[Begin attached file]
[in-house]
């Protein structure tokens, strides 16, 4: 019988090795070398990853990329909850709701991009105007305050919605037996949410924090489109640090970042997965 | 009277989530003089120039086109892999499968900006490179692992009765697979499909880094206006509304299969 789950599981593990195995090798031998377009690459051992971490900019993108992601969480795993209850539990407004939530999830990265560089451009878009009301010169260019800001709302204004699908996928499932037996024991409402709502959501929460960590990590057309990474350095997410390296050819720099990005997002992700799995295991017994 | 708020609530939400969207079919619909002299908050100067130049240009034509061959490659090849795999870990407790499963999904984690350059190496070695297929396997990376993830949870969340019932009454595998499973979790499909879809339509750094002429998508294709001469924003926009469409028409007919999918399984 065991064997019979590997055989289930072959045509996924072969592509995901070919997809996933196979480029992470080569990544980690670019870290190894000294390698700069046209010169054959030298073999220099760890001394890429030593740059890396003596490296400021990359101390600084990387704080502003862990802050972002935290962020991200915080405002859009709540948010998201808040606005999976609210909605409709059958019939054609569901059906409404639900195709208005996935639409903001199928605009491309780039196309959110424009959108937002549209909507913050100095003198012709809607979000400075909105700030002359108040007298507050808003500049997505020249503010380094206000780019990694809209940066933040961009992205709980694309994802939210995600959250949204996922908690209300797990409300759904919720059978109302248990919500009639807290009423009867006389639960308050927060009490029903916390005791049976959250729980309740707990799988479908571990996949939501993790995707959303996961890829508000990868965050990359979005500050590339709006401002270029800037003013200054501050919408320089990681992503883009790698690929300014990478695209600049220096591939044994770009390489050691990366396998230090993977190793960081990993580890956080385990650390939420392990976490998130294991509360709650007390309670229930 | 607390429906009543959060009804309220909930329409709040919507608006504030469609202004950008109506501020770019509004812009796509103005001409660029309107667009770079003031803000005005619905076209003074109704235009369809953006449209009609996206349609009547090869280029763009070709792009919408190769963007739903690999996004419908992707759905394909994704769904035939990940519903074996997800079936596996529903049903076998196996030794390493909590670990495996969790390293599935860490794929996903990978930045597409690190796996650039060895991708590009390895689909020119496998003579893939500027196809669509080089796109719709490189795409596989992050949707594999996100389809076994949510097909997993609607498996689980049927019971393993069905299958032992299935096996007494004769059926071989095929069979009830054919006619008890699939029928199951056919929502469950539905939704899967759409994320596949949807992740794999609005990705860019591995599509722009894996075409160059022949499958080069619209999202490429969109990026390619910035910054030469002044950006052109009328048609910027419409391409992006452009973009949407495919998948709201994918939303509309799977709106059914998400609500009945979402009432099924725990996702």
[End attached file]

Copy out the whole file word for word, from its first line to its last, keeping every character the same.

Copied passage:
[in-house]
């Protein structure tokens, strides 16, 4: 019988090795070398990853990329909850709701991009105007305050919605037996949410924090489109640090970042997965 | 009277989530003089120039086109892999499968900006490179692992009765697979499909880094206006509304299969 789950599981593990195995090798031998377009690459051992971490900019993108992601969480795993209850539990407004939530999830990265560089451009878009009301010169260019800001709302204004699908996928499932037996024991409402709502959501929460960590990590057309990474350095997410390296050819720099990005997002992700799995295991017994 | 708020609530939400969207079919619909002299908050100067130049240009034509061959490659090849795999870990407790499963999904984690350059190496070695297929396997990376993830949870969340019932009454595998499973979790499909879809339509750094002429998508294709001469924003926009469409028409007919999918399984 065991064997019979590997055989289930072959045509996924072969592509995901070919997809996933196979480029992470080569990544980690670019870290190894000294390698700069046209010169054959030298073999220099760890001394890429030593740059890396003596490296400021990359101390600084990387704080502003862990802050972002935290962020991200915080405002859009709540948010998201808040606005999976609210909605409709059958019939054609569901059906409404639900195709208005996935639409903001199928605009491309780039196309959110424009959108937002549209909507913050100095003198012709809607979000400075909105700030002359108040007298507050808003500049997505020249503010380094206000780019990694809209940066933040961009992205709980694309994802939210995600959250949204996922908690209300797990409300759904919720059978109302248990919500009639807290009423009867006389639960308050927060009490029903916390005791049976959250729980309740707990799988479908571990996949939501993790995707959303996961890829508000990868965050990359979005500050590339709006401002270029800037003013200054501050919408320089990681992503883009790698690929300014990478695209600049220096591939044994770009390489050691990366396998230090993977190793960081990993580890956080385990650390939420392990976490998130294991509360709650007390309670229930 | 607390429906009543959060009804309220909930329409709040919507608006504030469609202004950008109506501020770019509004812009796509103005001409660029309107667009770079003031803000005005619905076209003074109704235009369809953006449209009609996206349609009547090869280029763009070709792009919408190769963007739903690999996004419908992707759905394909994704769904035939990940519903074996997800079936596996529903049903076998196996030794390493909590670990495996969790390293599935860490794929996903990978930045597409690190796996650039060895991708590009390895689909020119496998003579893939500027196809669509080089796109719709490189795409596989992050949707594999996100389809076994949510097909997993609607498996689980049927019971393993069905299958032992299935096996007494004769059926071989095929069979009830054919006619008890699939029928199951056919929502469950539905939704899967759409994320596949949807992740794999609005990705860019591995599509722009894996075409160059022949499958080069619209999202490429969109990026390619910035910054030469002044950006052109009328048609910027419409391409992006452009973009949407495919998948709201994918939303509309799977709106059914998400609500009945979402009432099924725990996702």